Design Client Handbook: Trust Management

Posted by Sasha on Friday, June 3rd, 2016

Over the last decade or so, the entertainment design industry has grown into developing countries and new markets at an astounding pace. As more entertainment design work goes overseas, we are challenged with confronting new channels of risk:

  • The risk of opening new offices, or failing that, forging new international partnerships
  • The risk of lapses between our legal system and another country’s
  • For designers, the risk of misrepresenting another culture’s values and stories in their designs

But there’s a major aspect of risk-taking that doesn’t get talked about openly: the issue of trust.When getting on the phone with a potential new client, it’s common to find that there is a sense of caution and withholding information on the other end. It can take several calls and back-and-forth exchanges to get to the heart of the project. Sometimes, clients even seem reluctant to take the advice they are soliciting. This can be true when getting to know any prospective client, but is most often the case with international companies that are new to the industry.

A healthy dose of caution makes sense when building a leisure destination of any scale for the first time. The client is likely to have high standards, seeking the best partners; and, discovering that the talent they seek probably lives in another country, their sense of risk is heightened.

These already-fragile power dynamics become especially tricky if the client’s country fosters a climate of distrust.

When a cultural divide comes into play, understanding the power dynamics and system of trust at play is just as important as setting out the budget, timeline, and intent for the project. Unfortunately, the rules for how “trust” is won and kept isn’t laid out in the contracts that each party signs.

The key to any good relationship is open communication. However, we’re a long way off from making that a global mantra in business. What is helpful to embrace is a culture of openness within our teams (if not with the client), where we can identify the client’s limitations and rules. In a recent conversation with a creative producer at the TEA Summit, I began to think about some guidelines for confronting and dealing with distrust:

#1 Distrust creates limitations, but creativity always comes out of confronting limitations.
The key is to work these limitations to our advantage. If a culture or a group isn’t willing to confront limitations or weaknesses, we need to portray them as “opportunities.” Rather than fight against the system, trying to enforce what we understand as the “right path” to success, we should figure out what the client group’s language of success is and play to it.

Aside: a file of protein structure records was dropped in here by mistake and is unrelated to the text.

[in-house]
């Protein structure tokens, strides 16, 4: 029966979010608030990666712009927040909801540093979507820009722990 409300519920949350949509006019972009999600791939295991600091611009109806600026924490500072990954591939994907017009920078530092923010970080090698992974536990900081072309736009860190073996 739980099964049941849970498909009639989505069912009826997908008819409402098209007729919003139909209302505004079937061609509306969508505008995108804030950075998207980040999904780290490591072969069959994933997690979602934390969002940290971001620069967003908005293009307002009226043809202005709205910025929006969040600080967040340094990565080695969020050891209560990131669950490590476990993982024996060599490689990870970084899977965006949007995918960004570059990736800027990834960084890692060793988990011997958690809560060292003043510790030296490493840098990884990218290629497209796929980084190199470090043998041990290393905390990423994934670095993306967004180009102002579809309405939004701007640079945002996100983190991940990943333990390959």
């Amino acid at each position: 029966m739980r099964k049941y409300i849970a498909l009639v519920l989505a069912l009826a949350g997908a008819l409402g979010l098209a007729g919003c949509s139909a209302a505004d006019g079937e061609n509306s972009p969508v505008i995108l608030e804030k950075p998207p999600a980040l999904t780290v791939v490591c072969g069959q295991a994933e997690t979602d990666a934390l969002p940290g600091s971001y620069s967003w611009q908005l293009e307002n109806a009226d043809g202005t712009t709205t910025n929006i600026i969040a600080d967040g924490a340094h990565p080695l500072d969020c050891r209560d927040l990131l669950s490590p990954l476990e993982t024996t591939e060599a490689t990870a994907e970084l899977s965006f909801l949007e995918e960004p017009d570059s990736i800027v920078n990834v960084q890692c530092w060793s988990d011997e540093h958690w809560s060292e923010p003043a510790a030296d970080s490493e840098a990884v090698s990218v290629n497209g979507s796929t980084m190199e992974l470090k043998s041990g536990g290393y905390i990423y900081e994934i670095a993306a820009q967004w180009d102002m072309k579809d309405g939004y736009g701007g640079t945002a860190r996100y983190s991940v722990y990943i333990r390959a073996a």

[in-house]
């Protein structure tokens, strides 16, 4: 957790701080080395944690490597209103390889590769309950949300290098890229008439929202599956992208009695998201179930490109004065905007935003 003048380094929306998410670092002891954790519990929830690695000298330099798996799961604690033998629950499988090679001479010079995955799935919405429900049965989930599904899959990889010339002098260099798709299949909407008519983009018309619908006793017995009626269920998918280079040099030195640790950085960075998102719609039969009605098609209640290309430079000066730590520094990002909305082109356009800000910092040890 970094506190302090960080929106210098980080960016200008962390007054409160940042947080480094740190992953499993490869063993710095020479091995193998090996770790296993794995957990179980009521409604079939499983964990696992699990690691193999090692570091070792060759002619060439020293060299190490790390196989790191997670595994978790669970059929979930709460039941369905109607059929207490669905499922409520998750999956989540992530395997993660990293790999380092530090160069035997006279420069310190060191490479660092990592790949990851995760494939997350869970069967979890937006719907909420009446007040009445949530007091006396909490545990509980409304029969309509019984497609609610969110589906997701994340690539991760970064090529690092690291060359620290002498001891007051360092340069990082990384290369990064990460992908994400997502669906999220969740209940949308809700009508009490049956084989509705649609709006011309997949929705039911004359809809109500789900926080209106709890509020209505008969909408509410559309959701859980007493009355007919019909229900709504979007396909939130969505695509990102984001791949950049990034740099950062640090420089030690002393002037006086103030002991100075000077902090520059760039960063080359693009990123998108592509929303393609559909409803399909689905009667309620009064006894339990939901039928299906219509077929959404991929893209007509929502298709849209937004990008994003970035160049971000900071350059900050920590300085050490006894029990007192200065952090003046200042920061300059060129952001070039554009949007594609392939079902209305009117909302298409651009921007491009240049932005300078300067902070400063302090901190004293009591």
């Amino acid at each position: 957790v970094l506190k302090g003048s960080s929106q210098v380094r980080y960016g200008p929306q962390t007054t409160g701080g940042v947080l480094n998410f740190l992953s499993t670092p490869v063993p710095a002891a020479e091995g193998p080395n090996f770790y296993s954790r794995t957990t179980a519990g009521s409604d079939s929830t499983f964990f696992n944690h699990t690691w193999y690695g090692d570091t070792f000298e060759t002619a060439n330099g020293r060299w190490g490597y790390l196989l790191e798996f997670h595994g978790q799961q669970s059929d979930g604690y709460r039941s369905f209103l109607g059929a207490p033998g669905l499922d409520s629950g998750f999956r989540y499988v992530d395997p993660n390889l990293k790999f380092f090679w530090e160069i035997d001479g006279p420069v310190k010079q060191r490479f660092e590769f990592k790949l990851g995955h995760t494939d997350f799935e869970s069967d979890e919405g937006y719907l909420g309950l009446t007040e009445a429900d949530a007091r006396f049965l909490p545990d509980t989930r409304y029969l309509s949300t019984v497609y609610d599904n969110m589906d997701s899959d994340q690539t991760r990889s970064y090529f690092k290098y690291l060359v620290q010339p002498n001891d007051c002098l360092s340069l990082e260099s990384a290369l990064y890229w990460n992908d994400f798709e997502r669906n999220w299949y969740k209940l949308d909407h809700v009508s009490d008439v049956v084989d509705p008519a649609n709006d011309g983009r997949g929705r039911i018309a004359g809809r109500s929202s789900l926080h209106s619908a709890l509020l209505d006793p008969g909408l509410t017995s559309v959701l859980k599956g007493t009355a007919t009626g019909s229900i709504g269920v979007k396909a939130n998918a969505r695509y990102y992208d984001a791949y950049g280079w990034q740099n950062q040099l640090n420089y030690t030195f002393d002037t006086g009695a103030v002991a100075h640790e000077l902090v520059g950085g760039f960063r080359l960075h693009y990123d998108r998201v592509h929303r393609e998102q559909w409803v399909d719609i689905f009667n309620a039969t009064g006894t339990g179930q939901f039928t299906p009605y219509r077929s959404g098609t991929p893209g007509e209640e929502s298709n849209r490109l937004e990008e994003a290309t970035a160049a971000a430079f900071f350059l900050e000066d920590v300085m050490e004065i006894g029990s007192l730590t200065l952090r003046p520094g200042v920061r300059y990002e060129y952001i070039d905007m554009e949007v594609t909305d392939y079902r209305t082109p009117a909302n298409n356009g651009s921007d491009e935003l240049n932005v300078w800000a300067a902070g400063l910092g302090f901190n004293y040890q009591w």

#2 To avoid distrust, be conscious of the client’s values.
It’s easier to overcome distrust when you are striving towards the same things. Your team might value the opportunity to create something innovative that’s never been done before, but the client may shy away from too much creativity, preferring to create the best version of an already-proven concept instead. If you champion your own values over the client’s you will never win their trust.

#3 Distrust is not “bad.”
When confronting someone’s distrust, it’s easy to feel as if we’re being labeled as “bad” in their eyes. What they’re really saying is, “‘What is important to me is not safe with you in this situation’” (according to Charles Feltman’s “The Thin Book of Trust”). Those who act out of distrust should be treated with compassion and understanding. Even though distrust feels harsh on the receiving end, it’s important to connect with the humanness of the person who’s dishing it out, even if they aren’t acknowledging our humanness at the moment.

These golden rules are the start of a growing list for how to function in a dysfunctional system. At the end of the day, we’re all taking a huge risk when we venture into a new part of the world or embark on a project that’s “never been done before.” We must take the time to understand the unspoken agreements and expectations we’re entering into: What’s at risk for the client when mistakes are made? And what is the emotional end goal of the partnership? Even the best concept art or team org charts aren’t enough to foster good working relationships, so when we can’t draw or organize away the trust issues, it’s time to reflect on the unseen dynamics.

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